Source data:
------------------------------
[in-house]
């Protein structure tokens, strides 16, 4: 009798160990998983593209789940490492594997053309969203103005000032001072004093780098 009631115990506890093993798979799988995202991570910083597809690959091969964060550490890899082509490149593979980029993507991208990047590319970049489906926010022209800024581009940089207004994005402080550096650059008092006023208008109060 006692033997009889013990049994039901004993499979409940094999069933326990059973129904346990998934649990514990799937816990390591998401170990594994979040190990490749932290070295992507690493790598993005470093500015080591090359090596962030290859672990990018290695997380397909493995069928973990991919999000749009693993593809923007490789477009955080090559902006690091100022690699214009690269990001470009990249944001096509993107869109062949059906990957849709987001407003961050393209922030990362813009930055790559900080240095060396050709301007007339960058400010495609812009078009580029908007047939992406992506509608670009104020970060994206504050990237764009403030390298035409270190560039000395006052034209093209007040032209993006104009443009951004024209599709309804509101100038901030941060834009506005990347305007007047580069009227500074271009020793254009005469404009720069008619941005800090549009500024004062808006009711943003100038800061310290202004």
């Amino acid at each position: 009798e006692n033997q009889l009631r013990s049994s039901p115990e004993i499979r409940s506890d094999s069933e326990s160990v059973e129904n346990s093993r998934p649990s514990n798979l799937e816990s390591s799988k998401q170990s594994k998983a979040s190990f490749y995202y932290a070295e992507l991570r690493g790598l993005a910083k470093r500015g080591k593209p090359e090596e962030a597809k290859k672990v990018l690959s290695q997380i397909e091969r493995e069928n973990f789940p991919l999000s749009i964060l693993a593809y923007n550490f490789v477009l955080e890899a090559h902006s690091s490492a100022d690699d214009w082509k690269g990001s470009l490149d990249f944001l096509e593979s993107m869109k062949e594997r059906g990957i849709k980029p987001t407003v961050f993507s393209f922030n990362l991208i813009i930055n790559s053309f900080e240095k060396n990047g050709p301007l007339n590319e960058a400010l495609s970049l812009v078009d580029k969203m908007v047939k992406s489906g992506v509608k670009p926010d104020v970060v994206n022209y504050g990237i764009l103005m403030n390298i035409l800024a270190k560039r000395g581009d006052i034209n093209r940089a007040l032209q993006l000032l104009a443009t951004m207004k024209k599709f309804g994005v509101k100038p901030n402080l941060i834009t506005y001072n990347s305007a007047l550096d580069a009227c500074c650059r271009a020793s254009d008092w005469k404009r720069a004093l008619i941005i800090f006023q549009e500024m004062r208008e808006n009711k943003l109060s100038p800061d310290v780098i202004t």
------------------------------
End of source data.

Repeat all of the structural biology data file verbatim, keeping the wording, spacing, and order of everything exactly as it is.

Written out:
[in-house]
């Protein structure tokens, strides 16, 4: 009798160990998983593209789940490492594997053309969203103005000032001072004093780098 009631115990506890093993798979799988995202991570910083597809690959091969964060550490890899082509490149593979980029993507991208990047590319970049489906926010022209800024581009940089207004994005402080550096650059008092006023208008109060 006692033997009889013990049994039901004993499979409940094999069933326990059973129904346990998934649990514990799937816990390591998401170990594994979040190990490749932290070295992507690493790598993005470093500015080591090359090596962030290859672990990018290695997380397909493995069928973990991919999000749009693993593809923007490789477009955080090559902006690091100022690699214009690269990001470009990249944001096509993107869109062949059906990957849709987001407003961050393209922030990362813009930055790559900080240095060396050709301007007339960058400010495609812009078009580029908007047939992406992506509608670009104020970060994206504050990237764009403030390298035409270190560039000395006052034209093209007040032209993006104009443009951004024209599709309804509101100038901030941060834009506005990347305007007047580069009227500074271009020793254009005469404009720069008619941005800090549009500024004062808006009711943003100038800061310290202004």
């Amino acid at each position: 009798e006692n033997q009889l009631r013990s049994s039901p115990e004993i499979r409940s506890d094999s069933e326990s160990v059973e129904n346990s093993r998934p649990s514990n798979l799937e816990s390591s799988k998401q170990s594994k998983a979040s190990f490749y995202y932290a070295e992507l991570r690493g790598l993005a910083k470093r500015g080591k593209p090359e090596e962030a597809k290859k672990v990018l690959s290695q997380i397909e091969r493995e069928n973990f789940p991919l999000s749009i964060l693993a593809y923007n550490f490789v477009l955080e890899a090559h902006s690091s490492a100022d690699d214009w082509k690269g990001s470009l490149d990249f944001l096509e593979s993107m869109k062949e594997r059906g990957i849709k980029p987001t407003v961050f993507s393209f922030n990362l991208i813009i930055n790559s053309f900080e240095k060396n990047g050709p301007l007339n590319e960058a400010l495609s970049l812009v078009d580029k969203m908007v047939k992406s489906g992506v509608k670009p926010d104020v970060v994206n022209y504050g990237i764009l103005m403030n390298i035409l800024a270190k560039r000395g581009d006052i034209n093209r940089a007040l032209q993006l000032l104009a443009t951004m207004k024209k599709f309804g994005v509101k100038p901030n402080l941060i834009t506005y001072n990347s305007a007047l550096d580069a009227c500074c650059r271009a020793s254009d008092w005469k404009r720069a004093l008619i941005i800090f006023q549009e500024m004062r208008e808006n009711k943003l109060s100038p800061d310290v780098i202004t």